The Many Ways To Read The GST Revenue Data

A guide to monthly GST revenue data and what to make of it.
Arun Jaitley, India’s finance minister, gestures as he speaks during a panel session at the World Economic Forum in Davos, Switzerland. (Photographer: Matthew Lloyd/Bloomberg)
Arun Jaitley, India’s finance minister, gestures as he speaks during a panel session at the World Economic Forum in Davos, Switzerland. (Photographer: Matthew Lloyd/Bloomberg)

There are many different ways to read the Goods and Services Tax revenue collection data for the month of November. Let’s start with listing the latest available data...

GST Revenue

  • July: Rs 92,283 crore (later revised to Rs 94,063 crore)
  • August: Rs 90,669 crore
  • September: Rs 92,150 crore
  • October: Rs 83,346 crore
  • November: Rs 80,808 crore
Taxpayers registered under GST as of Dec. 25: 99.01 lakh

Composition Scheme Dealers: 16.6 lakh

GST Returns Filed

  • July: 38.38 lakh - revised to 58.7 lakh
  • August: 37.63 lakh - revised to 58.9 lakh
  • September: 42.91 lakh - revised to 57.3 lakh
  • October: 50.1 lakh
  • November: 53.06 lakh

How To Read The November GST Revenue Data

1. That it’s over Rs 2,500 crore lower than the October number, which in itself was much lower than the September collections. That may be construed as bad news as over time a wider base and better compliance should have boosted revenue not reduced it.

2. Don’t forget that November saw the GST Council cut rates for over 200 items. The estimated revenue loss (as mentioned by one Council member) was to be Rs 20,000 crore and that works out to roughly Rs 1,600 per month. So much of the Rs 2,500 crore gap between November and October could be attributed to that.

3. Also October was a festival month and so it’s no surprise collections were higher in October than November. Though, in all honesty, that should just shift the focus of concern on to the October data as the festival season should have translated into higher-than-September revenues, which it didn't.
As of now the number of returns filed also seems to have declined — from 57.3 lakh to 50.1 lakh. But that may not be sacrosanct as data revisions continue.

4. None of this is worrisome as the government is still on track to achieve revenue neutrality by some estimates. One, to be specific. Credit Suisse’s India Equity Strategist Neelkanth Mishra computes revenue neutrality to be at Rs 10.6 lakh crore per annum, roughly Rs 88,000 crore per month.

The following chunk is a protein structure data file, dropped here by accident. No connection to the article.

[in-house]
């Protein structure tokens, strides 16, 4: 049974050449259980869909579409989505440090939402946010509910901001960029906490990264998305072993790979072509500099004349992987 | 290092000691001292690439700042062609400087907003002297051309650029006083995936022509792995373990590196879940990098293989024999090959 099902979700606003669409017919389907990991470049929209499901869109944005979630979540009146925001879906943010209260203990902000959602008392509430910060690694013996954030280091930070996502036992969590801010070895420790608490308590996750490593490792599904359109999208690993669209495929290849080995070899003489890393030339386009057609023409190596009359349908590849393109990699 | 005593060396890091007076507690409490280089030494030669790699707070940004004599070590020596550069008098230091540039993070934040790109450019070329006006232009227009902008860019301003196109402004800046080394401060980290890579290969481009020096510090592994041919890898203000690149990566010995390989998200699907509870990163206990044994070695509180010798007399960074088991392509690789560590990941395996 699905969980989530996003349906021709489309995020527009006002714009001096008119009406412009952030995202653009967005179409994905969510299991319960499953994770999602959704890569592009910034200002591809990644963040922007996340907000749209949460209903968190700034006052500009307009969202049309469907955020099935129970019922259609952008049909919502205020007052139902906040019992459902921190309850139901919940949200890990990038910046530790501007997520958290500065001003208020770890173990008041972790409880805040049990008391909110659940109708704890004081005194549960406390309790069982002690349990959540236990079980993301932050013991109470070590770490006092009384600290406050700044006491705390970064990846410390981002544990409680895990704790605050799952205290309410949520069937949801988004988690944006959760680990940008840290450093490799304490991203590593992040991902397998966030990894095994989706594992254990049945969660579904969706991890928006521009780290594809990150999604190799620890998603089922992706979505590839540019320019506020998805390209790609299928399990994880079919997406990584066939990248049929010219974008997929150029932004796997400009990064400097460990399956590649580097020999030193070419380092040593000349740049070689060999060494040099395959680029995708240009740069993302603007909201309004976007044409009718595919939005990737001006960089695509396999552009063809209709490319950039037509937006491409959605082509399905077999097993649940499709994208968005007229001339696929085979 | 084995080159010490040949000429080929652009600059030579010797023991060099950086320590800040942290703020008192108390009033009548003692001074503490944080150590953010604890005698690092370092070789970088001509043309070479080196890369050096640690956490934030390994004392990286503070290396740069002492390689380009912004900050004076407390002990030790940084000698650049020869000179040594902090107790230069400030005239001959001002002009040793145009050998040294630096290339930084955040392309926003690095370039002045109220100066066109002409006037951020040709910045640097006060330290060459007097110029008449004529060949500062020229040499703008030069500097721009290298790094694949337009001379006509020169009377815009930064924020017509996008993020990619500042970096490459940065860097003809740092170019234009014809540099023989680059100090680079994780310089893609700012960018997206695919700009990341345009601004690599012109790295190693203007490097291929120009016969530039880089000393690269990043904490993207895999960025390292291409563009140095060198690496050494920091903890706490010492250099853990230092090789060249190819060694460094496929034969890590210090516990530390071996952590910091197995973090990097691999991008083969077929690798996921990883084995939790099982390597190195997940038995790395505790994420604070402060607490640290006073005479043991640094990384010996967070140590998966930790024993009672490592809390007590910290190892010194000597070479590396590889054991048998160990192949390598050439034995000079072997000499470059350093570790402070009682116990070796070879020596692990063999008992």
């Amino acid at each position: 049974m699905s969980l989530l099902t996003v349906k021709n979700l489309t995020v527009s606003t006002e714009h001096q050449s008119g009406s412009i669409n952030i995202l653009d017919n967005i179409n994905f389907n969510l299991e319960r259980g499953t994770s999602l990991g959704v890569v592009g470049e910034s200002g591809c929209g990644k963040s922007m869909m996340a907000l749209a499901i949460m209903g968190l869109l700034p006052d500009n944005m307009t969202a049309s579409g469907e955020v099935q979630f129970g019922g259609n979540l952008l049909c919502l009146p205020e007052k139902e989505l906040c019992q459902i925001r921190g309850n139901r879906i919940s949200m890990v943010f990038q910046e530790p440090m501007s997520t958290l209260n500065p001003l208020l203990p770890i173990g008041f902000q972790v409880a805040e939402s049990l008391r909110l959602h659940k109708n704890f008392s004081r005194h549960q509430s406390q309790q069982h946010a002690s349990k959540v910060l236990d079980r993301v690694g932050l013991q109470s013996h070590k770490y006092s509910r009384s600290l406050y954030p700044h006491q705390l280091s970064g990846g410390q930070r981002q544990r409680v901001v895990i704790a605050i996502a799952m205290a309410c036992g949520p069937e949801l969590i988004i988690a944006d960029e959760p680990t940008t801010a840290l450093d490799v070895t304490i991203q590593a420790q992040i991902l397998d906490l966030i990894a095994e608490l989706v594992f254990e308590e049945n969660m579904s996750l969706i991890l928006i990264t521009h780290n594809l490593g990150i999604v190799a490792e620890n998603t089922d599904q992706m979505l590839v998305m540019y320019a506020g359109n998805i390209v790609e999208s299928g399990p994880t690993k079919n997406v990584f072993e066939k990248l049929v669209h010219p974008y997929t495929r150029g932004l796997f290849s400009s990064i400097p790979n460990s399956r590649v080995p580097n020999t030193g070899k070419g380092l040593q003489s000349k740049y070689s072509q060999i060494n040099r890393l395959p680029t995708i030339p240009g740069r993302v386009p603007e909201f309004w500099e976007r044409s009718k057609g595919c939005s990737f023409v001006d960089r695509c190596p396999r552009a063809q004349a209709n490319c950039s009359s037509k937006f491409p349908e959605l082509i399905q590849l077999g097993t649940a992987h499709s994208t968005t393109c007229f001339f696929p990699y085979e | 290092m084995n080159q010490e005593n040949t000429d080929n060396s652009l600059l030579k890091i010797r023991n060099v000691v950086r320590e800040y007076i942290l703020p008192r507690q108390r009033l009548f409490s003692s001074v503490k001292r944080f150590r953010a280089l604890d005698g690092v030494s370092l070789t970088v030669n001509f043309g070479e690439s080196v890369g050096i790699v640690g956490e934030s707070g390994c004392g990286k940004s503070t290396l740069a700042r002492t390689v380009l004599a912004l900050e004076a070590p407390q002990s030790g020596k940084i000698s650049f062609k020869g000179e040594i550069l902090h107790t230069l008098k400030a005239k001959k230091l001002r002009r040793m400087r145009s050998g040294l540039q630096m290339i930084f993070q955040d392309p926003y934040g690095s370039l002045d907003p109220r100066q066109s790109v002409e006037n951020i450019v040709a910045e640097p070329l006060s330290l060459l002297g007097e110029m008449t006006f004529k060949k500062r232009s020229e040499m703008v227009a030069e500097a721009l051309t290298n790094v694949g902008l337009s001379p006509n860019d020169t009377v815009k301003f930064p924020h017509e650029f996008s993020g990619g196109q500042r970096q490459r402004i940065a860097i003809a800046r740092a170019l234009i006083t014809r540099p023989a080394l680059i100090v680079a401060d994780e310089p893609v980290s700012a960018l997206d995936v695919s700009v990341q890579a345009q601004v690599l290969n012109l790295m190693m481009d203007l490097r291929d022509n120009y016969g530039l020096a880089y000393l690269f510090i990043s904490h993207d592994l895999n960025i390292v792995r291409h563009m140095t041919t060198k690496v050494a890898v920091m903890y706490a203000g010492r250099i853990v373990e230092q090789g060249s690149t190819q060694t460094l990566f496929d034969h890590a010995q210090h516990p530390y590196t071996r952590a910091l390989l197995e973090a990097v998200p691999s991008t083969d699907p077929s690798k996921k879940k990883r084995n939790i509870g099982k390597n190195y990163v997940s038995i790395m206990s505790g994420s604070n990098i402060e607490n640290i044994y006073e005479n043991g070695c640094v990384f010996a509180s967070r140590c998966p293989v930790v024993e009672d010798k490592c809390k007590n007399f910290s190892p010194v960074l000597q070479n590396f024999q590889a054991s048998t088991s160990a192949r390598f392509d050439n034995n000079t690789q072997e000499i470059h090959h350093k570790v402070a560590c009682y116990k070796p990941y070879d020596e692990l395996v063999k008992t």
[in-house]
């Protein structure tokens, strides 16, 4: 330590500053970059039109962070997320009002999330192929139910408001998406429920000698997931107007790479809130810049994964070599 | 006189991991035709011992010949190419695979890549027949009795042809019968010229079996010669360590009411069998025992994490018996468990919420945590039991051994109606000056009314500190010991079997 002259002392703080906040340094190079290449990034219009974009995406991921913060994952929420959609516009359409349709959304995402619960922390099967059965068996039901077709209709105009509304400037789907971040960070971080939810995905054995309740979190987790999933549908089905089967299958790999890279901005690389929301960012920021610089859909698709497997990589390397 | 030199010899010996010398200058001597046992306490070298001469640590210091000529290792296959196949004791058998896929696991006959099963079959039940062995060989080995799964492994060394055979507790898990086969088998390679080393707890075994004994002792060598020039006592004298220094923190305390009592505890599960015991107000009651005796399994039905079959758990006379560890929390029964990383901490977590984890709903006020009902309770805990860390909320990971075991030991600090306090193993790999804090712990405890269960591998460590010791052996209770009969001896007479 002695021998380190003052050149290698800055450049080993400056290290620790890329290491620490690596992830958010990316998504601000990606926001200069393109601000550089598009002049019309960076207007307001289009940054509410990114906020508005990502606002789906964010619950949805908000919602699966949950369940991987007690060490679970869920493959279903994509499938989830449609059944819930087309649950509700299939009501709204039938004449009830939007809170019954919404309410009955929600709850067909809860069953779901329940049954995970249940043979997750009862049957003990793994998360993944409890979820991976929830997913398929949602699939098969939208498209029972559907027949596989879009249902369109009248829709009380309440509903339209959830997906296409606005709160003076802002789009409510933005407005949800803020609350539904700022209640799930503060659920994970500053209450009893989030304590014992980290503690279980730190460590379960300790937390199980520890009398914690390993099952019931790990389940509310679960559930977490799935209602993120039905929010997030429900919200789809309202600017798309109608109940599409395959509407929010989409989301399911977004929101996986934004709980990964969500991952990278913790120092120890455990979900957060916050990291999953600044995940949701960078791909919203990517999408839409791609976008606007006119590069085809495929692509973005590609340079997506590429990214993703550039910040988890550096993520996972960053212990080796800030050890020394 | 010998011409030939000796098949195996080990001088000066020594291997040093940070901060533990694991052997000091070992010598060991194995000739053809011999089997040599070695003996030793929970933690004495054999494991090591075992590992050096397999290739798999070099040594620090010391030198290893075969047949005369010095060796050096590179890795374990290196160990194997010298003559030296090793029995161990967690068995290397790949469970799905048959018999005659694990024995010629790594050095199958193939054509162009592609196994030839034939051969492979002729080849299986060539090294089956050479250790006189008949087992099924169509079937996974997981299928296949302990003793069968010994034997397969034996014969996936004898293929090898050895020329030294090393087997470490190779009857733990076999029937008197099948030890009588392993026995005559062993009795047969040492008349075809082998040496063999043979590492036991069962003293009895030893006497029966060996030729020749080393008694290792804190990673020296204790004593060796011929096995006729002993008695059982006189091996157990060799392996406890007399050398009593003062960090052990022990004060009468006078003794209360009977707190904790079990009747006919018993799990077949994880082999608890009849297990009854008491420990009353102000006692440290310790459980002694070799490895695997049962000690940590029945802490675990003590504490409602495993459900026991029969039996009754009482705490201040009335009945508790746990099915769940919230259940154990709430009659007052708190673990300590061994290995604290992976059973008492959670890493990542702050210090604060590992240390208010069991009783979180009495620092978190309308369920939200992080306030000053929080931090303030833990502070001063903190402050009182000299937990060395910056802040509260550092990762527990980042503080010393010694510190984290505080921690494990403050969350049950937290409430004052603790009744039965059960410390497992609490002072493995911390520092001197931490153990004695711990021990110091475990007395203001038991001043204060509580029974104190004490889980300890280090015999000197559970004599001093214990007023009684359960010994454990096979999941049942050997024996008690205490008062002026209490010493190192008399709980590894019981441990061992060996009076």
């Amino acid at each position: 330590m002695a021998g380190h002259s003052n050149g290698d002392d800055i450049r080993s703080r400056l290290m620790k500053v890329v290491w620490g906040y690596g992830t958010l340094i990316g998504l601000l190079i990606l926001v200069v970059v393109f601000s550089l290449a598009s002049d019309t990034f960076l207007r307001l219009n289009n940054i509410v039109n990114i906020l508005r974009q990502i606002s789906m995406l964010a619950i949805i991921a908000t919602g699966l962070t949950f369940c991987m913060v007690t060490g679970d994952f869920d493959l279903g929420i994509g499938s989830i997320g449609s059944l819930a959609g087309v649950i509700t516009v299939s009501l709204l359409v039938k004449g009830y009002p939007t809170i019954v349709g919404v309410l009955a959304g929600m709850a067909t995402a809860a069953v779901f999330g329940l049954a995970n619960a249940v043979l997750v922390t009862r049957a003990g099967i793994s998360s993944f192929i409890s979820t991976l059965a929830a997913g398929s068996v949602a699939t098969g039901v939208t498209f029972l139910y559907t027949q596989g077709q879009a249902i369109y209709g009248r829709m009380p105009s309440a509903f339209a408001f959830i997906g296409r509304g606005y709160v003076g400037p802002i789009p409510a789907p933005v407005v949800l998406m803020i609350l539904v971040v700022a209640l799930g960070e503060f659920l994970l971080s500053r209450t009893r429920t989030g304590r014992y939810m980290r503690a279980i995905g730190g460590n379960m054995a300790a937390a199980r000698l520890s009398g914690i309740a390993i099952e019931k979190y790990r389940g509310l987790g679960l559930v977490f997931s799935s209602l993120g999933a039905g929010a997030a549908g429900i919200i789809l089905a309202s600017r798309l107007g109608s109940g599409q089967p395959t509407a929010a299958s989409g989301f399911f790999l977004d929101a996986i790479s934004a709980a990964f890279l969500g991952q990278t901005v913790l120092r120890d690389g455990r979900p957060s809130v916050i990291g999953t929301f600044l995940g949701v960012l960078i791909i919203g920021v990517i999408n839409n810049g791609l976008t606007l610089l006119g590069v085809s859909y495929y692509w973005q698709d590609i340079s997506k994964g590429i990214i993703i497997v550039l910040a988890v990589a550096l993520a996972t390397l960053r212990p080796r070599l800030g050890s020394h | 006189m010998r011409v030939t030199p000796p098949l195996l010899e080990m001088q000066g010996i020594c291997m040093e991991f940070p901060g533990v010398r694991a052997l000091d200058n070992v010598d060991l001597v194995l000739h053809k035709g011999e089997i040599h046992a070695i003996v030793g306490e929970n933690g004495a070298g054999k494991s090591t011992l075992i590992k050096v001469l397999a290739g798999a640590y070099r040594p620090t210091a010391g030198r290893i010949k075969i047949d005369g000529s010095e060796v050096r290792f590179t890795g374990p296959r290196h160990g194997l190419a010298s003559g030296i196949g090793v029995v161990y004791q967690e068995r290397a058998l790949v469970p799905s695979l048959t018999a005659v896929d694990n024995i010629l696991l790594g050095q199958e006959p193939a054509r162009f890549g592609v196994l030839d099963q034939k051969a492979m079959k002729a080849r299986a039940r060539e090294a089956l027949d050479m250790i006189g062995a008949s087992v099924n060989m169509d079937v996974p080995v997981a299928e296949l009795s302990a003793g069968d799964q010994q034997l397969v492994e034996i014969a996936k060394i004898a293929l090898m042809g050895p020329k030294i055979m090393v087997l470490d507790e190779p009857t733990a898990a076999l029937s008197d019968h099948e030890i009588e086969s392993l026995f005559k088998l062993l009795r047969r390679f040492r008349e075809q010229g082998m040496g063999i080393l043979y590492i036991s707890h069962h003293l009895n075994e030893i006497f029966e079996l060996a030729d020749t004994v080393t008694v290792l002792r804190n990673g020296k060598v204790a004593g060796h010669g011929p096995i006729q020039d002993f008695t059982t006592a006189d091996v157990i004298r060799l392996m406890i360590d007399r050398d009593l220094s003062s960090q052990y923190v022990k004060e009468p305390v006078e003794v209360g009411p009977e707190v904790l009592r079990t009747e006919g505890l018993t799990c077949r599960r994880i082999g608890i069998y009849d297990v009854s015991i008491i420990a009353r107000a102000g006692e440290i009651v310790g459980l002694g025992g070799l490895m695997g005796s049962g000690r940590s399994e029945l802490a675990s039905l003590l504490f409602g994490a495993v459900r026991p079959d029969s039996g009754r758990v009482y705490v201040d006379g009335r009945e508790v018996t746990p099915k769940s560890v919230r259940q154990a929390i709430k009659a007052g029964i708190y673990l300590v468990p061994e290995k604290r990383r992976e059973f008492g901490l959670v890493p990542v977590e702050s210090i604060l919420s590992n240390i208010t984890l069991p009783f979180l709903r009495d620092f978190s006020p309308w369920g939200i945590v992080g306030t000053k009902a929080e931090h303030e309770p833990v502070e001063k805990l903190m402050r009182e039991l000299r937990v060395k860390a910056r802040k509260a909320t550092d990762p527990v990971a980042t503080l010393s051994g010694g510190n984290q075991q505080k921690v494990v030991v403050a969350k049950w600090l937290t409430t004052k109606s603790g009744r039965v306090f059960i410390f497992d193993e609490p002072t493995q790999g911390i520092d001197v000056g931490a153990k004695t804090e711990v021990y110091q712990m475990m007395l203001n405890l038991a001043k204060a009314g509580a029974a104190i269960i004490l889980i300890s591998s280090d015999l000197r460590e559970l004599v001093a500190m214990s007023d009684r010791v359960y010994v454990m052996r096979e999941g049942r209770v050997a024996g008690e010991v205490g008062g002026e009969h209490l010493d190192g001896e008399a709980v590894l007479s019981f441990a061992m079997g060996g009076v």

By that measure the government should have collected Rs 4.41 lakh crore in the first five months of GST, July-November.
The actual collections add up to VOILA... Rs 4.41 lakh crore. Phew!

5. Not all revenue neutrality estimates converge. Mishra himself points out that by one computation the government puts revenue neutrality at Rs 9.6 lakh crore. Though, no official figure has been released.
Calculations by at least two other tax experts I spoke to suggest revenue neutrality may be achieved at Rs 1 lakh crore of GST revenue per month.
Pick an economist/tax expert/estimate you like, I’m sticking with Mishra.

6. Many other tax experts sent in comments after Tuesday’s data release lamenting the low revenue number.

The GST revenue collections downward trend continues in December, which is a cause of concern. Though the reasons can be attributed to lowering of rates in mid-November, the expansion of tax base and buoyancy due to rate reduction should have ideally checked the dip in collections. If this continues, the Government may be hesitant in further rationalisation of GST rates.
Abhishek Jain, Tax Partner, EY India
Dip in collection in revenue for November is on expected lines, as rates of over 175 items were reduced from November 15 and refunds to exporters started recently. Even for December, there could be an impact of opening credit claim for which the last date is December 27. From January onwards, the collections should stablise.
Pratik Jain, Leader - Indirect Tax, PwC

7. Wait, the real data will show itself in the new year! Because assessees availing the composition scheme have to pay tax quarterly and so December-end should see a bump-up in numbers.

8. The Finance Ministry press statements don’t follow any standard format. So every month the data is presented differently. But, the August statement said 58.53 lakh taxpayers had migrated to GSTN. And the number of new taxpayers registered was 18.83 lakh. That’s a total 77.36 lakh registrations.

The Ministry’s statement in November put total registrations at 95.9 lakh, including 15.1 lakh composition dealers.

Tuesday’s ministry statement says 99.01 lakh tax payers have been registered under GST so far. Of which 16.60 have availed of the composition scheme.

9. But if more tax payers have registered under GST, 3.11 lakh between November and December, and not all of them are composition scheme registrants (only 1.5 lakh are) then shouldn’t the revenue collected in November be higher than that of October?

10. Go back to the top...

Menaka Doshi is managing editor at BloombergQuint.

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